A representative of supplier Fresh Grower Hub said there would also be impacts on late citrus and early stonefruit varieties, while rains in the south of the country were delaying berry harvests.
Spain has experienced lower than normal temperatures from around late January, and over recent days much of Europe has been gripped in a cold front.
“There have been quite a few days with low temperatures,” Fresh Growes Hub’s managing director Fernando Moroto told Fresh Fruit Portal.
He said while citrus had been slightly affected in the late varieties – with the likes of Valencia and Alicante even receiving some snow – the season is nearly over and there is little fruit left on the trees.
“But vegetables have been more affected, mostly the open field crops like celery, iceberg [lettuce], broccoli and cauliflower,” he said.
“On top of that, stonefruit is blooming, but only the early varieties in the north of Murcia will be affected. The cold weather hasn’t been as dramatic in the province’s coastal areas,” he said.
He explained the majority of early variety production was based along the coast, saying that growers further inland or at higher elevation were worse affected. The Murcian government recently estimated the province’s horticultural damages to be in excess of €20 million, with apricot and peach growers among the worst hit.
Moroto also pointed out that last year’s supply shortage had been so severe largely because rare snowfall had fallen in the southeast of the country, a major production area. This year, however, there was much less snowfall in the country and it had mainly been in northern and central areas.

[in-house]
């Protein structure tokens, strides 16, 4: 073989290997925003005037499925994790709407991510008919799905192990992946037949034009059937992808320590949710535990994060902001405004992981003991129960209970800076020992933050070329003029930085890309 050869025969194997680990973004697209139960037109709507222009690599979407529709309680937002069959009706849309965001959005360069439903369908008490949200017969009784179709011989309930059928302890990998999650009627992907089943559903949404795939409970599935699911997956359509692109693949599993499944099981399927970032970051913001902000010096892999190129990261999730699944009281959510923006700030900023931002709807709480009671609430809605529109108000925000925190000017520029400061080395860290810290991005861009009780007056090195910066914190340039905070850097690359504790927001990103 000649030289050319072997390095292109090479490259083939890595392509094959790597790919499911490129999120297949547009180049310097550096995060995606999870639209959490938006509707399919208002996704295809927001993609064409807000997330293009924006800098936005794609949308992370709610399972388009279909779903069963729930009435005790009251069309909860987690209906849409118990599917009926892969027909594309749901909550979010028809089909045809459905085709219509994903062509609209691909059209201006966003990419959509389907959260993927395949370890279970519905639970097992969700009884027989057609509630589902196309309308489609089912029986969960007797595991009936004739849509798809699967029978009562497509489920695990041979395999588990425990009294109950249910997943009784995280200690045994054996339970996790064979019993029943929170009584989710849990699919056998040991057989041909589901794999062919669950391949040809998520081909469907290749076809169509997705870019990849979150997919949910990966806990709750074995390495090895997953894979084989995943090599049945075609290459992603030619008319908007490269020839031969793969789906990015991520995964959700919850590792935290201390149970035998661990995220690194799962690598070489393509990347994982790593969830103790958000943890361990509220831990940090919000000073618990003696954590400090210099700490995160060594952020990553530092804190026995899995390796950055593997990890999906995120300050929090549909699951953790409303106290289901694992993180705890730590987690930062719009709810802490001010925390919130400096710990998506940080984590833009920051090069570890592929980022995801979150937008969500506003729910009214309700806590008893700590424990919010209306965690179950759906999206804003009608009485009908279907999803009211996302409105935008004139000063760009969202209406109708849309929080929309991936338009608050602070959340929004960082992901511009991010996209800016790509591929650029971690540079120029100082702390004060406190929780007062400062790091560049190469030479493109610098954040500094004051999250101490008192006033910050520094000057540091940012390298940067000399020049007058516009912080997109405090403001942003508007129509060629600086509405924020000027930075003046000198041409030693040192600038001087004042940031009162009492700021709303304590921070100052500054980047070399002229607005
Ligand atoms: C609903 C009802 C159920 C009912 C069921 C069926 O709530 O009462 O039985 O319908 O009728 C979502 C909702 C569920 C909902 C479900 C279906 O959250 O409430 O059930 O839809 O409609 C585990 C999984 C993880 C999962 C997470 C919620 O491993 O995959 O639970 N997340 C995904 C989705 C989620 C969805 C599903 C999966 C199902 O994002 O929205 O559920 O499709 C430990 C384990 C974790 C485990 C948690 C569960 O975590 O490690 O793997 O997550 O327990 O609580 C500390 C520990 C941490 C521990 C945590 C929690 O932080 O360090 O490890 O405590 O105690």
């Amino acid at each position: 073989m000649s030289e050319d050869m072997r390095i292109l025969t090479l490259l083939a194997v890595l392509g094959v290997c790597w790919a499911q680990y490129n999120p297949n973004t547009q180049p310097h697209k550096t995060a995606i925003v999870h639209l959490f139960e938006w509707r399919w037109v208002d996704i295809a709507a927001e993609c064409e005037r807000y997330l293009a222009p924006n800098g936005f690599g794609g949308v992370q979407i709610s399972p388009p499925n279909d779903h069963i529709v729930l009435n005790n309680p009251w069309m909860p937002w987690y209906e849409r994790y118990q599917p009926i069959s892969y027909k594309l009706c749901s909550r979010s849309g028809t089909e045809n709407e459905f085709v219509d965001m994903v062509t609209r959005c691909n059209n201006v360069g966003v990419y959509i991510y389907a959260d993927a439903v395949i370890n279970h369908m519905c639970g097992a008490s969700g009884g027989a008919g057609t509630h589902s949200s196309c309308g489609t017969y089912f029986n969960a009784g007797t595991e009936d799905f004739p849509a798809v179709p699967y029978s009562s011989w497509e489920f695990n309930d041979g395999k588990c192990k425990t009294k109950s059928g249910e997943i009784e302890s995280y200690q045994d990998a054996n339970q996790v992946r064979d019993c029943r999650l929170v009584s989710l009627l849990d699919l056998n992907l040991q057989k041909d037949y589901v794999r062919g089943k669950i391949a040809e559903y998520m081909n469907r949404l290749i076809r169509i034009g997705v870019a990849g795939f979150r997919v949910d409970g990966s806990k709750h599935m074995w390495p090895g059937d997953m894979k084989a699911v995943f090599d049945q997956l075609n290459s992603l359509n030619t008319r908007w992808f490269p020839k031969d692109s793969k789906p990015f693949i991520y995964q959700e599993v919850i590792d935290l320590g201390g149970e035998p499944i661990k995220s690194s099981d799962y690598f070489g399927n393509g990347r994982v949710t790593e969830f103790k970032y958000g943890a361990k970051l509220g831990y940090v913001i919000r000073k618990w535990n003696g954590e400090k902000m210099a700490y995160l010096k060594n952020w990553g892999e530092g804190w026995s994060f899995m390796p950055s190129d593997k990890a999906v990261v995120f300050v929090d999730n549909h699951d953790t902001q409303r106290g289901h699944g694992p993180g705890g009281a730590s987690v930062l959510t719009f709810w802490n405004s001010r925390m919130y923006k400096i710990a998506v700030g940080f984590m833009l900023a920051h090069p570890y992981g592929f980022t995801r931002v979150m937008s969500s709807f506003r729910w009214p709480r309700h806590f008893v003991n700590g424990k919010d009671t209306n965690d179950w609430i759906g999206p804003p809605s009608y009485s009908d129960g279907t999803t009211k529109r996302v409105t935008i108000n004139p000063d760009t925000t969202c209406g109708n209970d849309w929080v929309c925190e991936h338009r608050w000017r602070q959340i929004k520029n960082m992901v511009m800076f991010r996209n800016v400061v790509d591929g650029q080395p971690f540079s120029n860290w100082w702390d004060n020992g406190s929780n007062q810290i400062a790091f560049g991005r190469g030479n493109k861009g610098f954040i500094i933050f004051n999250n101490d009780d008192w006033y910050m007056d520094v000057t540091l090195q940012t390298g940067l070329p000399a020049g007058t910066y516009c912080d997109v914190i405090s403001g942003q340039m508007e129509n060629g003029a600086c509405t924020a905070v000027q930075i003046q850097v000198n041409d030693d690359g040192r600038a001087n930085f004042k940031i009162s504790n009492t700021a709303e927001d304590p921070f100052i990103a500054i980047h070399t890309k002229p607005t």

In addition, he said European market vegetable prices this year had not risen to the dizzy heights seen last year, as colder weather throughout the continent had damped demand.
“It had a compensating effect. Prices have not gone down dramatically, but they are not going up as crazily as they did last year,” he said.
Berry harvesting delays
Rainfall in southern areas of the country over recent days have also delayed blueberry and strawberry harvests, but Moroto did not expect overall volumes to take much of a hit.
“The berry harvesting has almost stopped – not completely, but volumes [last] week [were] very low, and growers are looking after their greenhouses, structures and plastic cover as there are high winds,” he said.
Last week his growers had been expecting to harvest up to around 10 metric tons (MT) of berries, but he said that in the end it would probably be lower than 1.5MT.
For strawberries specifically, Moroto said that total production volumes were down 12-14% for the year so far despite a 3% increase in planted hectarage.
He added that the weather was expected to improve this week and export delays should not be more than around 10 days.
“The volumes are going to be there. I don’t think there should be a significant decrease in the volumes and the availability, it’s just a temporary situation,” he said.
On a positive note, Moroto said the rainfall had come as a relief to much of the horticultural sector in southern Spain, which has been affected by a drought over the last four years.